This story was originally published by Flatwater Free Press.
Mort McBride was walking down Main Street when a man stopped him with a question.
“Is there a place to buy a decent pair of boots in this town?”
McBride was standing in front of a building he’d recently bought. It was 1959, and he knew he wanted to start his own business. He just didn’t know what kind of business, until he answered the question.
“Well, there will be shortly,” he said to the man on the street.
And Ranch-Land Western Store was born.
“They started the store on a wish and a prayer, was all it was,” Mort’s son – and now Ranch-Land’s owner – Joe McBride said.
Three generations of the McBride family have helped outfit customers from near and far in boots and hats through Ranch-Land’s 64 years of business.
Tucked away in the Sandhills of Nebraska, the store is filled to the brim with history and memories. It has survived a fire that threatened its existence; booms and busts in the cattle market; the economic strain of a global pandemic.
Now, Ranch-Land is finding its footing in the 21st-century world of online shopping and big box stores – and betting that its personal touch and rich history will keep hold of loyal longtime customers while reeling in new ones, too.
Shortly after Mort McBride and his wife Louise started selling western wear to the people of Ainsworth, Nebraska, they moved Ranch-Land across the street to a bigger, four-floor building with its own decades-long history. Before it was Ranch-Land, the building was a JCPenney. Before that, a combination hardware store and mortuary.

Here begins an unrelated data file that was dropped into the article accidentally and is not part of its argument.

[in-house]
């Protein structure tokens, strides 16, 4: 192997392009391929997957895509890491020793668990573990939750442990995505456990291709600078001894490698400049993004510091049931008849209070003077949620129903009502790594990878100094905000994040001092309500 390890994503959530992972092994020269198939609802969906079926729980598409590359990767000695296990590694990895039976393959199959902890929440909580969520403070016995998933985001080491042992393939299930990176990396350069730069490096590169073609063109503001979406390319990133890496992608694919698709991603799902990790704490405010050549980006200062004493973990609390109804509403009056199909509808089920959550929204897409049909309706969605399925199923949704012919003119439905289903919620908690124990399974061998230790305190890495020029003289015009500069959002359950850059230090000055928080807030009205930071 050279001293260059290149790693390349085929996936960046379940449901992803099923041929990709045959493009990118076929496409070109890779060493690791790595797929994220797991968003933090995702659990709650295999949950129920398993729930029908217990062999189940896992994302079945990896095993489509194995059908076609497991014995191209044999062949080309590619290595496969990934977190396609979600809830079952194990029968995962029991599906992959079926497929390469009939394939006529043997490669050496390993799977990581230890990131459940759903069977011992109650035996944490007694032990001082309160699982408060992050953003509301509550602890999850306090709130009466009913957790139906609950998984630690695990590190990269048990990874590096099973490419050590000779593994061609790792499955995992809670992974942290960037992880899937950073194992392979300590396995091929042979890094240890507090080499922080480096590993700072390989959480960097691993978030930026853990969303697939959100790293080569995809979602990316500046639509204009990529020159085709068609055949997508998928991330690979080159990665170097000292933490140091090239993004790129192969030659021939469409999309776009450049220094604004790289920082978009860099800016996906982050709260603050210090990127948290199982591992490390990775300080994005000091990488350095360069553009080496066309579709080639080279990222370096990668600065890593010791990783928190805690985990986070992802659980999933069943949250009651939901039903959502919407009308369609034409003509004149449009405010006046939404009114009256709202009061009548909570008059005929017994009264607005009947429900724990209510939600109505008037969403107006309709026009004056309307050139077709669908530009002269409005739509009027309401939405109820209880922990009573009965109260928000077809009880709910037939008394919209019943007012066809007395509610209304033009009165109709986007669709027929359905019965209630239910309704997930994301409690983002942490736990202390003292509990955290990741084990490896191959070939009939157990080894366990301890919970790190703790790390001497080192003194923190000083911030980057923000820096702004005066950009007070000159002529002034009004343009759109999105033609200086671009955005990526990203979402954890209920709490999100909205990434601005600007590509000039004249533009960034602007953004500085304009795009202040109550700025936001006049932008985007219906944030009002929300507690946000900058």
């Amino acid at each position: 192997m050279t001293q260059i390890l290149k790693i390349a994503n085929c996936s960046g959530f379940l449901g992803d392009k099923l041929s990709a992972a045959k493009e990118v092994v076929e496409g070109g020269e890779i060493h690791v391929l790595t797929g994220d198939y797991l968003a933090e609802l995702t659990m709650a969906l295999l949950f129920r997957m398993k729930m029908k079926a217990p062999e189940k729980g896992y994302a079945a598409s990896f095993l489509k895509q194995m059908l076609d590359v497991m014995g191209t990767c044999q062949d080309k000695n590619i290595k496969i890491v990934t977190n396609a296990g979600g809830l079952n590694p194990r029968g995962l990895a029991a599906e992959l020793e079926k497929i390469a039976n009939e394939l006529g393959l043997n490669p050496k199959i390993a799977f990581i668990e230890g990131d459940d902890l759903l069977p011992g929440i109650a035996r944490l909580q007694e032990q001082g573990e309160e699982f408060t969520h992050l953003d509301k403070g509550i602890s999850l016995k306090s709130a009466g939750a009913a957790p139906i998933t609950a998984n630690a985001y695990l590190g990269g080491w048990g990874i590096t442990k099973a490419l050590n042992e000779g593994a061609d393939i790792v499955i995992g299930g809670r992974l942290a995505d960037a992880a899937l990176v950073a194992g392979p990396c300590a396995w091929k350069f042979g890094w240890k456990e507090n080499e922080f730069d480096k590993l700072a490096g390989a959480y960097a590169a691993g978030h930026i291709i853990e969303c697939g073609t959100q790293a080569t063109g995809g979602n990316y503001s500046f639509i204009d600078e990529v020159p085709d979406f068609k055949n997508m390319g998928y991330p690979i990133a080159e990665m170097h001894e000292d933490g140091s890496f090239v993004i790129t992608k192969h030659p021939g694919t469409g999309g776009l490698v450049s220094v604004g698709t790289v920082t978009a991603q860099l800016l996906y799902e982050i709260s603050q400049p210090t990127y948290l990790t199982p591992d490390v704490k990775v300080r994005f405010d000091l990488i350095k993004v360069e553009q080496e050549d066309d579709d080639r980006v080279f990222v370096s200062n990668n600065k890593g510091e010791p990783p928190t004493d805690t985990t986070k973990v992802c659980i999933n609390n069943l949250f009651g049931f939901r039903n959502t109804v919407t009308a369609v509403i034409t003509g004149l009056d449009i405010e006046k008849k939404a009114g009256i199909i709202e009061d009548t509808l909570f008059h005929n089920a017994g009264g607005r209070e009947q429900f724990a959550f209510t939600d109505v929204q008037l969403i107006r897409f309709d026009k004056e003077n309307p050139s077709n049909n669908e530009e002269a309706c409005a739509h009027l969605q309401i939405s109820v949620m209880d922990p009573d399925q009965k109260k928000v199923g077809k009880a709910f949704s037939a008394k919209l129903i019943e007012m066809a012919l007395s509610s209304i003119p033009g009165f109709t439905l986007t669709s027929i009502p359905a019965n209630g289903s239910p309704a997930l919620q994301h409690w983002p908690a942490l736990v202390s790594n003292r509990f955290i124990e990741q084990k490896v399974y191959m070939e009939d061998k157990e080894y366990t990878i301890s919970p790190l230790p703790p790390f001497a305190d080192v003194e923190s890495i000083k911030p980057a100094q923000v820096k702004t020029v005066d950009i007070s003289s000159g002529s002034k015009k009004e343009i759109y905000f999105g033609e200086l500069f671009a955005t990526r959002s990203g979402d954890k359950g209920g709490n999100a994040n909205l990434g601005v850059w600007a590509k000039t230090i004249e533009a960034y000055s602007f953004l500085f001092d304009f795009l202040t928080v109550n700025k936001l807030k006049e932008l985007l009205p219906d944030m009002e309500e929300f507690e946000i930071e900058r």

The basement that once stored the embalmed bodies of Ainsworth’s recently deceased is now a workshop where the McBrides craft leather goods and turquoise jewelry. Ranch-Land fills the top three floors with western wear that people travel hundreds of miles to get to, Joe McBride said.
A clanking cowbell announces entering customers. Above the door, a portrait of Mort and Louise watches over perusing shoppers.
“The best damn western store in these parts,” a hand-painted sign next to the photo declares.
To the left, there’s a wall of boots in a rainbow of colors and a menagerie of leathers – boots made from conventional animals like bison, wild boar and alligators, and more exotic creatures. Ostrich, shark, elephant and hippo, even capybara.
Straw and felt hats are stacked on the opposite wall, with perfectly domed crowns and flat brims that get hand-shaped by Joe McBride.
Joe McBride has been a fixture at the store almost literally since the day he was born – Mort and Louise took baby Joe to the store on their way home from his hospital delivery in 1965.
“I guess it was determined that I was probably going to be a part of this place,” he said.
He and his sisters grew up here, napping on saddle blankets underneath leather saddles, and helping their dad run the ancient hand-crank cash register.